Do not give your puppy food or water at least a couple hours before bedtime.
Do not let the puppy train YOU with moans and whimpering at night. Leave the puppy to adjust to its new environment. In the morning, go to the puppy and put the leash on their collar, pick them up and carry them to the door quickly and begin the housebreaking process again. Following all the before mentioned steps. If the puppy soiled its crate, cleanup the mess without bringing attention to the puppy that it had an accident. After a month or more when the puppy always goes to the door to go outside, begin to wean the puppy off treats. Skipping a treat every once in awhile. When the puppy is completely house broken you can wean them off the treats completely. Just remember to not give up on training the new puppy to follow a set procedure to let you know it wants to go outside. Do not use doggy doors until the puppy knows its proper spot to go potty and not to go inside. Be diligent, have patience and consistency in your training and your new puppy will be housebroken in a short period of time.
Setting Up Your Schedule Puppies urinate frequently and predictably. They go after waking up, after eating, after playing, and when they get excited. Always take your puppy out to the same place, the same time, and following his meals. It is important to allow your puppy to earn space in your home. Only allow him in a new room after he has gone to the bathroom outside. Do not overextend his limits. He needs to gradually work up to extended freedom in the home. Do not wait until your puppy is 6 months old to show him your living space, he will not consider this part of his “den” and may not respect it. Good manners are taught young. Within 10-30 minutes after you feed your pup he will have to relieve himself. All your walks do not need to be long. The first walk in the morning is just to relieve himself then bring him back in for breakfast in the crate. Pull up all food and water by 7pm (depending on your schedule, climate, etc.). Your puppy needs to go to bed on an empty stomach and bladder. An ice cube instead of a whole bowl of water is helpful…. It gives them liquid in the bowl gradually and/or is a fun snack. Feed your pup in his crate for now. This does several things, it enables him to eat with more peace of mind knowing he’s in his own space, and it makes the crate a more enjoyable place to spend time in. Giving your puppy dinner by 5pm allows him to digest and urinate prior to bedtime. If he seems hungry later a biscuit around 7 is ok.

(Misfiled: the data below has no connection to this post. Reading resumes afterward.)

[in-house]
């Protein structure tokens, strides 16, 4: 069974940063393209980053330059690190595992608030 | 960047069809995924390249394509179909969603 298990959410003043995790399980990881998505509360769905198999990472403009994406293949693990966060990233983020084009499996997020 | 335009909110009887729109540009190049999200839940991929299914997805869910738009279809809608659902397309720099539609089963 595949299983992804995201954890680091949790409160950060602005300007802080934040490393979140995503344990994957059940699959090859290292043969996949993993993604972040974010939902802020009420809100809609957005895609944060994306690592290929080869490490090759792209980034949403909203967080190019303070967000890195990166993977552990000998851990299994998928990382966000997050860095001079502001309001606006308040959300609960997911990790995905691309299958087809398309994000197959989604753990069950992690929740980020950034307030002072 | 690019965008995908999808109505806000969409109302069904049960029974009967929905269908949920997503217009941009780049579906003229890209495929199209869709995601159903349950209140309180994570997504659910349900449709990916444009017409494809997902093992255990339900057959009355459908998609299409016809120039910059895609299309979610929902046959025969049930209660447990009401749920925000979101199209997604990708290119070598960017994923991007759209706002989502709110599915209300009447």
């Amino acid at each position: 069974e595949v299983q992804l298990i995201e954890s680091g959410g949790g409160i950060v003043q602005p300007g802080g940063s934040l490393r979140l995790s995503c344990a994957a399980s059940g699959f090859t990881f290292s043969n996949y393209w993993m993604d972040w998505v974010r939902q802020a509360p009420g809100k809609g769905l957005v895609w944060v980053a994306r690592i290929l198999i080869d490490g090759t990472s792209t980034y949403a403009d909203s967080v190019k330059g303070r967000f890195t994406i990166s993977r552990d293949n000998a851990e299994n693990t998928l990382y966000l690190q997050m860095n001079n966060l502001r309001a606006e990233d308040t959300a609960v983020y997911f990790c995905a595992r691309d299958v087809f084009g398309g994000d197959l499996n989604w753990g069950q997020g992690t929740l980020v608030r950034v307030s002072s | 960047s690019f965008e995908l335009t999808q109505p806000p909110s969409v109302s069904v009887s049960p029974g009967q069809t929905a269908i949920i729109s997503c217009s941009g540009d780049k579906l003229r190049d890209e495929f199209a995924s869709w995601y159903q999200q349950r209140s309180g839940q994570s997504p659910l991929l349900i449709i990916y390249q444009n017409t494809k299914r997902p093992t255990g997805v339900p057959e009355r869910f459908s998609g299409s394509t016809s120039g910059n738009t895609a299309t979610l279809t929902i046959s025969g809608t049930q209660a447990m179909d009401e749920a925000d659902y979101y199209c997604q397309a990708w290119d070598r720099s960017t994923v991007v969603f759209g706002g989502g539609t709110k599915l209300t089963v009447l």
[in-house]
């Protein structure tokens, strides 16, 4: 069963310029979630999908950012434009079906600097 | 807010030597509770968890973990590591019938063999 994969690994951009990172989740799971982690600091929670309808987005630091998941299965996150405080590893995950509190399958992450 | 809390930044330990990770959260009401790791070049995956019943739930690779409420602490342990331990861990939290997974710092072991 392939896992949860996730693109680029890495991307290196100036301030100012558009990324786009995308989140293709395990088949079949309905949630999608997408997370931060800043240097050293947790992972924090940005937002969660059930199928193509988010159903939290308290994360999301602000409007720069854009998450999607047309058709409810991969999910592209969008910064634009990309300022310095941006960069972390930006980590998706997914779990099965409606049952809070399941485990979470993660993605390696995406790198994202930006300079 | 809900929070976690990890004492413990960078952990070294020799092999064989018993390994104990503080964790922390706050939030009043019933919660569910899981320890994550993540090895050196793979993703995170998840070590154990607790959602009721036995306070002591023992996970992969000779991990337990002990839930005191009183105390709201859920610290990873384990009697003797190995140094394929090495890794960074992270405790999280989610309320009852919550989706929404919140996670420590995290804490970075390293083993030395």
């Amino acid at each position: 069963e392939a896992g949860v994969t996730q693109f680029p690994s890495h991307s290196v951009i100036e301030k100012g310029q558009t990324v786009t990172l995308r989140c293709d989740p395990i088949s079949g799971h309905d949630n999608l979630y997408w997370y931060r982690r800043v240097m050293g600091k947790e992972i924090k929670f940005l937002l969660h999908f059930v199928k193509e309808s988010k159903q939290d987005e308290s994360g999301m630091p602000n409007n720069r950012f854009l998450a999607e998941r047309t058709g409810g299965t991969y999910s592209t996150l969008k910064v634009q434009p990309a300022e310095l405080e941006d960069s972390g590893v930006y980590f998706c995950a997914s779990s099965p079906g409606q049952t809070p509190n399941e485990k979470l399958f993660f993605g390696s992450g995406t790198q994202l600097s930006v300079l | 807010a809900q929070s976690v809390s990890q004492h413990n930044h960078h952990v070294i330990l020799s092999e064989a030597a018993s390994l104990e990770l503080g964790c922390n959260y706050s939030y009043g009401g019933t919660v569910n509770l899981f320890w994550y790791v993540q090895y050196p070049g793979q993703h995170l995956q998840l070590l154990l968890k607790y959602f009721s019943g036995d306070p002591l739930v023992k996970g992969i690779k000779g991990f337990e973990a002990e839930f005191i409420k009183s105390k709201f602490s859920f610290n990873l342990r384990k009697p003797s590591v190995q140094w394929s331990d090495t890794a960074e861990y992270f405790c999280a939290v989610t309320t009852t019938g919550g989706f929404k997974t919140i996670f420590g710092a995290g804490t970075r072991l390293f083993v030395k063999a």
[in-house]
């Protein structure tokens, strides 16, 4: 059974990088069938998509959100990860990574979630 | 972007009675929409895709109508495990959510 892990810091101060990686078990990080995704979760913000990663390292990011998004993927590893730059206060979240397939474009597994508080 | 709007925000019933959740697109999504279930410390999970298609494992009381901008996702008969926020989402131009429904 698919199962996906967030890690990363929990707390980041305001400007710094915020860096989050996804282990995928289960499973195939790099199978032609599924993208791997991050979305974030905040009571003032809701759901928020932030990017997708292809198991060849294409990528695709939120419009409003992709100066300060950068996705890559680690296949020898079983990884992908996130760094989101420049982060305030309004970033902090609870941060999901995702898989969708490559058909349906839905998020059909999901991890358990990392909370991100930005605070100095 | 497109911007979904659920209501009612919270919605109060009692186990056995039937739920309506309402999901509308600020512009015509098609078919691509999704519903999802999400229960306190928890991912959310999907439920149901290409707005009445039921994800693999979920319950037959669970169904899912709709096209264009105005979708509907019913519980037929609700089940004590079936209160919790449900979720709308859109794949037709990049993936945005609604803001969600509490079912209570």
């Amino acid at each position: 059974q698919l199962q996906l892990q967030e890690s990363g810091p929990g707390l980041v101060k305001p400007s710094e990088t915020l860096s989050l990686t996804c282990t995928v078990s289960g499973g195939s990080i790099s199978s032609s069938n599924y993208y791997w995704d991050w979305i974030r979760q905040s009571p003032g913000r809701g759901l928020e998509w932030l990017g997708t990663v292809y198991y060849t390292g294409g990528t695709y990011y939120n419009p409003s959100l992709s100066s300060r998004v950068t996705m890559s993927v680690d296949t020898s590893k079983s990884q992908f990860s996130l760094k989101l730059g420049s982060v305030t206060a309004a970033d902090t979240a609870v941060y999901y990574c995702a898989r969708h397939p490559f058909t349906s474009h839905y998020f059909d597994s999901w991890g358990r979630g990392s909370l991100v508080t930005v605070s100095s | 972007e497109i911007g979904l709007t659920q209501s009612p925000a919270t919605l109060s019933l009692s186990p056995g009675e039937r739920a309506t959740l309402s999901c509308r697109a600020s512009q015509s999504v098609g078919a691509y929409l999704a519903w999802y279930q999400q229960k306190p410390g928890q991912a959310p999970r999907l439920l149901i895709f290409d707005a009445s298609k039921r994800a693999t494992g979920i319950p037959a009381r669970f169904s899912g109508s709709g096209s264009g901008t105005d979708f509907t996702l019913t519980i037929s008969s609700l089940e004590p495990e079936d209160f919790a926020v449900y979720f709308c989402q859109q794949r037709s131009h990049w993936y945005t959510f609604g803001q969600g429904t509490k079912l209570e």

To download these time schedules and more for older dogs –
The first few nights, you can place the crate beside the bed so that the puppy can hear and smell you. It is your choice to place a pillow, towel or puppy pad inside the crate. Normally puppies will not soil their sleeping area. Dogs are den animals and are naturally clean, they do not want to sleep in their own potty mess. If they’ve been raised in a clean environment to begin with at the breeders then you can use their natural instinct to your benefit by using a crate to potty train your puppy. Using a crate is not mean. They may not like it at first but they will eventually see their crate as their den and safe haven. A chew toy is usually the best thing to place inside a crate and nothing else. You want to make sure however that the crate is not big enough for them to make a bathroom area and a sleeping area in their crate. It needs to be big enough for them to turn around, lay down, stand up and sit down without their head hitting the top of the crate. If the crate is too big they will divide the crate with one side being their potty spot and one side being their sleeping spot. You do not want this. If your puppy is going potty in their crate then you are waiting too long to take them out to go potty and you need to adjust their eating and drinking schedule. A puppy that eats and drinks all day will also go pee and poop all day.
For our Aussiedoodle and Labradoodle Puppies I recommend the Midwest 1542 iCrate Single-Door Pet Crate
Standard Labradoodle and Aussiedoodle Puppy Size: Medium: 30″L x 19″W x 21″H
Mini Aussiedoodle Puppy Size: Small: 24″L x 18″W x 19″H (this size may work for them as adults as well depending on how big they get, you can always get the Medium size to begin with as well)
Standard Labradoodle and Aussiedoodle Adult size: Intermediate: 36″L x 23″W x 25″H
The Midwest iCrate comes with the following:
For people who work or for those people who can not take their puppy out every 2-3 hours, I do recommend they use a contained area with access to a litter box until they’re a little older and can hold it for the full 8 hours in a carte. You can use either baby gates or an x-pen with a crate inside of it to contain your puppy in a small area. I personally like the wire x-pens which you can find on amazon.com for really cheap. I like to put a plastic tarp (as seen in this picture below) under the x-pen.. however, I do not recommend the grass puppy patch that’s shown in this picture. I’d rather see you use a litter box with paper pellets. I hear these grass patches can start to smell. Not fun. Puppies tend to chew up puppy pads which causes a huge mess.
You can find these x-pens at Amazon.com, Petco and Petsmart – Amazon Link: Midwest Black E-Coat Exercise Pen, 24″H x 8 x 24″W
Location: Woodland, Washington State